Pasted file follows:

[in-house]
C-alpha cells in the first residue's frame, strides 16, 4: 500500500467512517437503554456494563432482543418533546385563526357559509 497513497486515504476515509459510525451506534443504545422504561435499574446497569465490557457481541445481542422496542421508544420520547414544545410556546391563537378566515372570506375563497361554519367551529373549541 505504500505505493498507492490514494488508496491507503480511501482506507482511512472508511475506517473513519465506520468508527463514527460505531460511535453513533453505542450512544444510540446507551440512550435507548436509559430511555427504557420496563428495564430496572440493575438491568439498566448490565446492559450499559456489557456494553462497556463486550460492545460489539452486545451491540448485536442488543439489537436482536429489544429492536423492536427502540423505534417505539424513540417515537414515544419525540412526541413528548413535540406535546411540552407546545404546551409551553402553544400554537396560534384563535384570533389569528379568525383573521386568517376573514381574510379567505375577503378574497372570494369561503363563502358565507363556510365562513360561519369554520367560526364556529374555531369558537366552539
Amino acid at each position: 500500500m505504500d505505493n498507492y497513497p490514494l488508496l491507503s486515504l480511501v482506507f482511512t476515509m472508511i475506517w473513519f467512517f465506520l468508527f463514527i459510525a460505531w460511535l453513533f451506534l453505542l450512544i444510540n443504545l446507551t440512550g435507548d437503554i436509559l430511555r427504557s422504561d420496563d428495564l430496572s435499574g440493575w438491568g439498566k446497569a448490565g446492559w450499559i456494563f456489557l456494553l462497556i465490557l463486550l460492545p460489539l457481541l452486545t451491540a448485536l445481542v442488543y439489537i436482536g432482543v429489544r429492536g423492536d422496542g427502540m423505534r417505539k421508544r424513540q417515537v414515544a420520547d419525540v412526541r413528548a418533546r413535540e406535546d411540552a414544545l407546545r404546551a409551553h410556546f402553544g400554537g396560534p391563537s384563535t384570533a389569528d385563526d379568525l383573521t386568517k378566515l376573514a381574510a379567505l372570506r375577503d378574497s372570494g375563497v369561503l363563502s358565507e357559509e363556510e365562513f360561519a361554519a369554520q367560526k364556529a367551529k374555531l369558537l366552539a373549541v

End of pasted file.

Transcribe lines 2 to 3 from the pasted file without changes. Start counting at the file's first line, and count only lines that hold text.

C-alpha cells in the first residue's frame, strides 16, 4: 500500500467512517437503554456494563432482543418533546385563526357559509 497513497486515504476515509459510525451506534443504545422504561435499574446497569465490557457481541445481542422496542421508544420520547414544545410556546391563537378566515372570506375563497361554519367551529373549541 505504500505505493498507492490514494488508496491507503480511501482506507482511512472508511475506517473513519465506520468508527463514527460505531460511535453513533453505542450512544444510540446507551440512550435507548436509559430511555427504557420496563428495564430496572440493575438491568439498566448490565446492559450499559456489557456494553462497556463486550460492545460489539452486545451491540448485536442488543439489537436482536429489544429492536423492536427502540423505534417505539424513540417515537414515544419525540412526541413528548413535540406535546411540552407546545404546551409551553402553544400554537396560534384563535384570533389569528379568525383573521386568517376573514381574510379567505375577503378574497372570494369561503363563502358565507363556510365562513360561519369554520367560526364556529374555531369558537366552539
Amino acid at each position: 500500500m505504500d505505493n498507492y497513497p490514494l488508496l491507503s486515504l480511501v482506507f482511512t476515509m472508511i475506517w473513519f467512517f465506520l468508527f463514527i459510525a460505531w460511535l453513533f451506534l453505542l450512544i444510540n443504545l446507551t440512550g435507548d437503554i436509559l430511555r427504557s422504561d420496563d428495564l430496572s435499574g440493575w438491568g439498566k446497569a448490565g446492559w450499559i456494563f456489557l456494553l462497556i465490557l463486550l460492545p460489539l457481541l452486545t451491540a448485536l445481542v442488543y439489537i436482536g432482543v429489544r429492536g423492536d422496542g427502540m423505534r417505539k421508544r424513540q417515537v414515544a420520547d419525540v412526541r413528548a418533546r413535540e406535546d411540552a414544545l407546545r404546551a409551553h410556546f402553544g400554537g396560534p391563537s384563535t384570533a389569528d385563526d379568525l383573521t386568517k378566515l376573514a381574510a379567505l372570506r375577503d378574497s372570494g375563497v369561503l363563502s358565507e357559509e363556510e365562513f360561519a361554519a369554520q367560526k364556529a367551529k374555531l369558537l366552539a373549541v